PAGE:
Within the past month, Algerian authorities have deported thousands of people to Niger. People, including registered asylum seekers and children, were intercepted in raids across the country and handed over to Nigerien authorities in Agadez, or abandoned in the desert at the border. Those expelled report severe abuse by Algerian forces.

As reported by the collective Alarme Phone Sahara, at least 6,747 people were expelled from Algeria to Niger between 30 September and 27 October. This marks a significant increase in deportations, that occurs just after Algerian Interior Minister Kamel Beldjoud announced a national strategy on combatting ‘illegal’ migration in parliament on 30 September. 3,880 Nigerien nationals were deported on 2, 5, 10, 16 and 27 of October to Agadez, where they were received by Nigerien forces. The operations took place under a bilateral agreement from 2014 on repatriating undocumented Nigerien nationals from Algeria to Niger. Additionally, 2,867 nationals from different Sub-Saharan and Middle-Eastern countries were subject to mass expulsions on 30 September and on 3, 8, 14 and 25 October. The expulsions were carried out through ‘unofficial convoys’ to the border zone between the two countries, were the expelled were left destitute in the desert, fifteen to twenty kilometres away from Assamaka border post.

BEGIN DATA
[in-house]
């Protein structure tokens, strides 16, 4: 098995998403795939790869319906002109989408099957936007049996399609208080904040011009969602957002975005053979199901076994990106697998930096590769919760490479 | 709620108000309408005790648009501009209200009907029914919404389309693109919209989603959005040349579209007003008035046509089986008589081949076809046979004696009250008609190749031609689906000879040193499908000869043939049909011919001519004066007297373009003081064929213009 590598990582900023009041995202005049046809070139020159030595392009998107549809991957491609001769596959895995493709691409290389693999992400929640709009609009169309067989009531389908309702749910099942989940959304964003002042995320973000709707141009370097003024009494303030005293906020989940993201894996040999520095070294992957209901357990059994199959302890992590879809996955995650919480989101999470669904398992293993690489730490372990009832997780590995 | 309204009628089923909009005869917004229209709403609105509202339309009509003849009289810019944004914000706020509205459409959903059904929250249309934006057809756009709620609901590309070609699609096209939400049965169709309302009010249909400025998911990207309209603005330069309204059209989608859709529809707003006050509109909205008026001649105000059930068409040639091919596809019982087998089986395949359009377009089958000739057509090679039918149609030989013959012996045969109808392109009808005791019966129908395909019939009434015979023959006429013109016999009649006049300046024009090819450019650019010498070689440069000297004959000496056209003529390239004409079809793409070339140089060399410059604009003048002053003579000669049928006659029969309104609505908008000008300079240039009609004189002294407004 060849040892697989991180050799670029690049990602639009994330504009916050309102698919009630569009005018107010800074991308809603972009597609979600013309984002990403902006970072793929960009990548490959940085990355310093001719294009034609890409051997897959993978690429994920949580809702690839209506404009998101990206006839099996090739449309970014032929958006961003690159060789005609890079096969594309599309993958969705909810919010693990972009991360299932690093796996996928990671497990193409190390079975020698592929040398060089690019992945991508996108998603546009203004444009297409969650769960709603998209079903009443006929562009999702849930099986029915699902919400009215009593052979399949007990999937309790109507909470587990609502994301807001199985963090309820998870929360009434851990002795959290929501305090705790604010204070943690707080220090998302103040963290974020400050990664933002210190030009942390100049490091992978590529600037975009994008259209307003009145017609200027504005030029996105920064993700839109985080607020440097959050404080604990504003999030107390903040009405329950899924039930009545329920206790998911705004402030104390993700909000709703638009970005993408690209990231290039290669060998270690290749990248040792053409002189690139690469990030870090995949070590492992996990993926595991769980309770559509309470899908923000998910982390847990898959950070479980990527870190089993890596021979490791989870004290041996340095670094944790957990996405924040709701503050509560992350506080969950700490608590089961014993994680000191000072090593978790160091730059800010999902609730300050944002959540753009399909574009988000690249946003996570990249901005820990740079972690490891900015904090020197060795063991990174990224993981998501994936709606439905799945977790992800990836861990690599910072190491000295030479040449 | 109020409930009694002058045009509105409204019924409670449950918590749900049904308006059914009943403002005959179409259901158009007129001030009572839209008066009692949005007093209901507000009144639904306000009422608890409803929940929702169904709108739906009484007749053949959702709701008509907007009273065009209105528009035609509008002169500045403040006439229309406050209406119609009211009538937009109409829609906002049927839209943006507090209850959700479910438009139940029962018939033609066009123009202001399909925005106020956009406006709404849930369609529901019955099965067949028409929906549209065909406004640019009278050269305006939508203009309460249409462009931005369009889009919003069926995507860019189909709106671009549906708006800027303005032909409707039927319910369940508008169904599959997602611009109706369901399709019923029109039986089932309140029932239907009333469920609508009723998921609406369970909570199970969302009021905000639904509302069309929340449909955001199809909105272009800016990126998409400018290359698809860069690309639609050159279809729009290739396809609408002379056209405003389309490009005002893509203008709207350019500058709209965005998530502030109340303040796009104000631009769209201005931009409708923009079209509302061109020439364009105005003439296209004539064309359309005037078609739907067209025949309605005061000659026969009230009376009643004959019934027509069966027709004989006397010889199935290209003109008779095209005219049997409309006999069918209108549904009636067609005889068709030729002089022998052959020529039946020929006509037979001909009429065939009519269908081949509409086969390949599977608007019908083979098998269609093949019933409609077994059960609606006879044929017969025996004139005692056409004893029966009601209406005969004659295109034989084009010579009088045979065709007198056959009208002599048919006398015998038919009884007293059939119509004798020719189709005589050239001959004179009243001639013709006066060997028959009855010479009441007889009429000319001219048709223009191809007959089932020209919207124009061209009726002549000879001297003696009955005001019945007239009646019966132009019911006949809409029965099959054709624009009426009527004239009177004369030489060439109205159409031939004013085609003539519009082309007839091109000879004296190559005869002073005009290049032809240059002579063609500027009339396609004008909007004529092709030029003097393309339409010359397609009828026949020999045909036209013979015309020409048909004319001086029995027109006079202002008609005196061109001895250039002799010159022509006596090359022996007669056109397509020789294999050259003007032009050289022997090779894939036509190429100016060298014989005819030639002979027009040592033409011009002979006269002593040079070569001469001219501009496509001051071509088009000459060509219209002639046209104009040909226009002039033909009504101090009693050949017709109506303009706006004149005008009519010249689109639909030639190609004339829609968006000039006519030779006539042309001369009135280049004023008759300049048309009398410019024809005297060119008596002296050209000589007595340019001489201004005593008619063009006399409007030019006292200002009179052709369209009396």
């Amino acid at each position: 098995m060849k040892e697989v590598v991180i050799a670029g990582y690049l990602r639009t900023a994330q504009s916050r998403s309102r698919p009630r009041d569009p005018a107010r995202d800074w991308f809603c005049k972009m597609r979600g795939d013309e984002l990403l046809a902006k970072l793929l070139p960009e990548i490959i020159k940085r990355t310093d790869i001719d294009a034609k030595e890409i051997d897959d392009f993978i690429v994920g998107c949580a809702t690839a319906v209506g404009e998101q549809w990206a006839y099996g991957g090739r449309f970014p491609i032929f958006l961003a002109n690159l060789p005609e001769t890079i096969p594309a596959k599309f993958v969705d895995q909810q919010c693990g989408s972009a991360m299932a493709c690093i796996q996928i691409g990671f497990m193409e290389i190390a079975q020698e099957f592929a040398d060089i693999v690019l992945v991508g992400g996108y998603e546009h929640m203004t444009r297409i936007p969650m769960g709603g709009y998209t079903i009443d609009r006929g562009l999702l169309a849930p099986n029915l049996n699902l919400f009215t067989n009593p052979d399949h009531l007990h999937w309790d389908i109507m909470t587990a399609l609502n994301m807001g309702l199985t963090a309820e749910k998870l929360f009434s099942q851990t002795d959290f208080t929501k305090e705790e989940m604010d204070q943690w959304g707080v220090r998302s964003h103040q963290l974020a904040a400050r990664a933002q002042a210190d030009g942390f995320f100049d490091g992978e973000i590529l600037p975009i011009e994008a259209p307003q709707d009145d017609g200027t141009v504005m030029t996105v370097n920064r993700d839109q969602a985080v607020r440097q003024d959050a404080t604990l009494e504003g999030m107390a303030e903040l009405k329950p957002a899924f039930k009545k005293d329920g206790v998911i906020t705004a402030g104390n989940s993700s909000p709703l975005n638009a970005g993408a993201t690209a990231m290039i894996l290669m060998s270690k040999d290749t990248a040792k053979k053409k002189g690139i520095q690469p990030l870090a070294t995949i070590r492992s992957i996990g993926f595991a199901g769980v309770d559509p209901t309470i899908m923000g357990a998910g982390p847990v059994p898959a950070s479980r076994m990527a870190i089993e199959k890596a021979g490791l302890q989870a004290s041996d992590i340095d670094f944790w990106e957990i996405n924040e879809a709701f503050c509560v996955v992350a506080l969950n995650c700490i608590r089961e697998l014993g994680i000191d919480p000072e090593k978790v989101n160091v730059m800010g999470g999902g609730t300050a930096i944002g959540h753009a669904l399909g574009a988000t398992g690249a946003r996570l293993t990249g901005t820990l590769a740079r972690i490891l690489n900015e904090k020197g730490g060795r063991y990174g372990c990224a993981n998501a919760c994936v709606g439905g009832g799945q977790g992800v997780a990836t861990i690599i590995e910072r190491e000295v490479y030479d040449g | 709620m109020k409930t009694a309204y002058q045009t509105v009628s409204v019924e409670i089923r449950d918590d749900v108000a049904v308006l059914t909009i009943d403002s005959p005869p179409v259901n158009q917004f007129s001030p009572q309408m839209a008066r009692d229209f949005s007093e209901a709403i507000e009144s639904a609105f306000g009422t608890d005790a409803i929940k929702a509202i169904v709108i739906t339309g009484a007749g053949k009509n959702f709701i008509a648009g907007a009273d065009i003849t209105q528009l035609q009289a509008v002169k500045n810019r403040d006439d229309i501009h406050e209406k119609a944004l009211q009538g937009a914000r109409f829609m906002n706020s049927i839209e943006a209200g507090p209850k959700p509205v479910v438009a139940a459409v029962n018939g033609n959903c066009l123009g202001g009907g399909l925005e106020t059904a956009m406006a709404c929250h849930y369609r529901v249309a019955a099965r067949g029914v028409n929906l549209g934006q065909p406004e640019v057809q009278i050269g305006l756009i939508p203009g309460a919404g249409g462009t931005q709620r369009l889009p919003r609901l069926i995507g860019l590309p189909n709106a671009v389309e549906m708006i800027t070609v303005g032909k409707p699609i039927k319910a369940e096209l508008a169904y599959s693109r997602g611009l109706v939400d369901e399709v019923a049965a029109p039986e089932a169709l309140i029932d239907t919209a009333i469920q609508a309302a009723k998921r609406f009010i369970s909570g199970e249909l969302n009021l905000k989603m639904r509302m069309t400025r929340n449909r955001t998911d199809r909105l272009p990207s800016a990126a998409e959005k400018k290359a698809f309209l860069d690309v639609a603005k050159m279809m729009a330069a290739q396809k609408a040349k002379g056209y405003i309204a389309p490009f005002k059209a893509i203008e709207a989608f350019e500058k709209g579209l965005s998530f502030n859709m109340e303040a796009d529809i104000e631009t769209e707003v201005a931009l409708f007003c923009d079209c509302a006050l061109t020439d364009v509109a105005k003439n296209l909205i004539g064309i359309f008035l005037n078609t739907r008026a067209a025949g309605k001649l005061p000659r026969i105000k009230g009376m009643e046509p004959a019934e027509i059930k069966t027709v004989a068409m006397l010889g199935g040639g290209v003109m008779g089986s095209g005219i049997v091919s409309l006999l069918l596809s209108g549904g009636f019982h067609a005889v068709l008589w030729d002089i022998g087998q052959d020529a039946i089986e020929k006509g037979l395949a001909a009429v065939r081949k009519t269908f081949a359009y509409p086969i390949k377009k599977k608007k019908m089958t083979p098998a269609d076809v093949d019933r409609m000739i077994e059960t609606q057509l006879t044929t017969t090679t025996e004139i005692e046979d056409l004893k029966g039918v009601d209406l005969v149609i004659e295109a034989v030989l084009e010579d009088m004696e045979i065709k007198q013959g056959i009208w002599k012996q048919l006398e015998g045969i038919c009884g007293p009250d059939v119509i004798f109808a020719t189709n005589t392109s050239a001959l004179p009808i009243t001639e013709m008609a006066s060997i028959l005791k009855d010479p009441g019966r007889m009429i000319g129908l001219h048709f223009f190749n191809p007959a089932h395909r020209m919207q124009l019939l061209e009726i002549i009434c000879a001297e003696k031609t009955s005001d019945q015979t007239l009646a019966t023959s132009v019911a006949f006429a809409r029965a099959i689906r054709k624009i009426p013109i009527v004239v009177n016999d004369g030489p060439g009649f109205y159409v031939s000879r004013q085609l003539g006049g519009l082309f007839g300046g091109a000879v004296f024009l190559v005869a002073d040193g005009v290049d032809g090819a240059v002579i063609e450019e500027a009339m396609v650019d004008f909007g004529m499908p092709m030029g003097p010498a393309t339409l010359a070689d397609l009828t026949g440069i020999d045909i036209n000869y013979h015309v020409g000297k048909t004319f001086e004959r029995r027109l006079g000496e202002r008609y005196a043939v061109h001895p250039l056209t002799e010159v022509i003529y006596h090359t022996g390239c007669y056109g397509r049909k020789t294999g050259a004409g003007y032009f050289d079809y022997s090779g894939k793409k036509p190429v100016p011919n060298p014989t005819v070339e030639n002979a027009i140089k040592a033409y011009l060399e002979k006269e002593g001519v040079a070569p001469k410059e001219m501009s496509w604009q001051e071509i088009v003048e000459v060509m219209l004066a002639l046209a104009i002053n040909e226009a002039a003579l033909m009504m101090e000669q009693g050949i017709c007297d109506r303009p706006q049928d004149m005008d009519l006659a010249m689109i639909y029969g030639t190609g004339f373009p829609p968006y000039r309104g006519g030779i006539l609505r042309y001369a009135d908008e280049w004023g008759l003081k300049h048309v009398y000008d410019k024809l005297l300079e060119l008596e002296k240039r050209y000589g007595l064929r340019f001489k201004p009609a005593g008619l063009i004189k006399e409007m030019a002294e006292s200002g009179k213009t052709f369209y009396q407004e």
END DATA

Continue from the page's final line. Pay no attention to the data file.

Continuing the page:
Human Rights Watch reports that foreign nationals were rounded up in raids at their homes, their work places and in the streets across Algeria and detained for days or weeks before being expelled to Niger. The UN Refugee Agency confirmed that at least 80 people out of those expelled within the past month were registered as asylum seekers. Even unaccompanied children and children separated during the raids were expelled.

People who were expelled accuse Algerian authorities of having committed theft and severe forms of abuse, including beating, rape, and killings. On 18 October, a Malian man told Alarme Phone Sahara: “We were hit, they took our phones, the money we have, they took everything.” According to testimonies collected by Human Rights Watch, Algerian officials have destroyed legal work documents and passports of migrants they intercepted during raids.

“Algeria is entitled to protect its borders, but not to arbitrarily detain and collectively expel migrants, including children and asylum seekers, without a trace of due process,” Lauren Seibert, refugee and migrant rights researcher at Human Rights Watch, stated on the recent developments. Algeria violates its obligations as a party to the Migrant Workers Convention, which prohibits collective expulsions and requires examination of each case individually.

Human Rights Watch estimates that around 16,000 people were deported from Algeria to Niger so far this year. The recent events mark the highest increase since the beginning of the COVID-19 pandemic, yet expulsions never fully ceased, not even when borders were officially closed. In 2019 and 2018, Algeria expelled an estimated 25,000 people to Niger each year.

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Photo: (CC) Magharebia, August 2012

This article appeared in the ECRE Weekly Bulletin. You can subscribe to the Weekly Bulletin here.